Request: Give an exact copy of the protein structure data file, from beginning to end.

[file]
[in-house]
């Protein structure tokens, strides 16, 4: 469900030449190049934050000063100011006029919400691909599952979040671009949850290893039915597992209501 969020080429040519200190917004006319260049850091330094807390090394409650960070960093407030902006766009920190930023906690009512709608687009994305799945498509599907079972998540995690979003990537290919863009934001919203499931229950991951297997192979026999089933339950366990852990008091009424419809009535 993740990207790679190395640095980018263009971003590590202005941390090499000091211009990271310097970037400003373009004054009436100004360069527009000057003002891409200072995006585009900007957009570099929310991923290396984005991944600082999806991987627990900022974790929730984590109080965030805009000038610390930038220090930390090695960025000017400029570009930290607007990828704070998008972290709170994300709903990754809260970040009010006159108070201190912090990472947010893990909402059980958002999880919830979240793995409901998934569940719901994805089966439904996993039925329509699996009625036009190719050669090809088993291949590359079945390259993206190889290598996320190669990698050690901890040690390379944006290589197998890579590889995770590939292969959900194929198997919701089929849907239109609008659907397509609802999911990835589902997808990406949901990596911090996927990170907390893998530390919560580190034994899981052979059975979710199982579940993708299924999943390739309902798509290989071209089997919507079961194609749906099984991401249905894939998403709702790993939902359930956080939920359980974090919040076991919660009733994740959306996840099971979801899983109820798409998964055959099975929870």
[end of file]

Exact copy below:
[in-house]
């Protein structure tokens, strides 16, 4: 469900030449190049934050000063100011006029919400691909599952979040671009949850290893039915597992209501 969020080429040519200190917004006319260049850091330094807390090394409650960070960093407030902006766009920190930023906690009512709608687009994305799945498509599907079972998540995690979003990537290919863009934001919203499931229950991951297997192979026999089933339950366990852990008091009424419809009535 993740990207790679190395640095980018263009971003590590202005941390090499000091211009990271310097970037400003373009004054009436100004360069527009000057003002891409200072995006585009900007957009570099929310991923290396984005991944600082999806991987627990900022974790929730984590109080965030805009000038610390930038220090930390090695960025000017400029570009930290607007990828704070998008972290709170994300709903990754809260970040009010006159108070201190912090990472947010893990909402059980958002999880919830979240793995409901998934569940719901994805089966439904996993039925329509699996009625036009190719050669090809088993291949590359079945390259993206190889290598996320190669990698050690901890040690390379944006290589197998890579590889995770590939292969959900194929198997919701089929849907239109609008659907397509609802999911990835589902997808990406949901990596911090996927990170907390893998530390919560580190034994899981052979059975979710199982579940993708299924999943390739309902798509290989071209089997919507079961194609749906099984991401249905894939998403709702790993939902359930956080939920359980974090919040076991919660009733994740959306996840099971979801899983109820798409998964055959099975929870």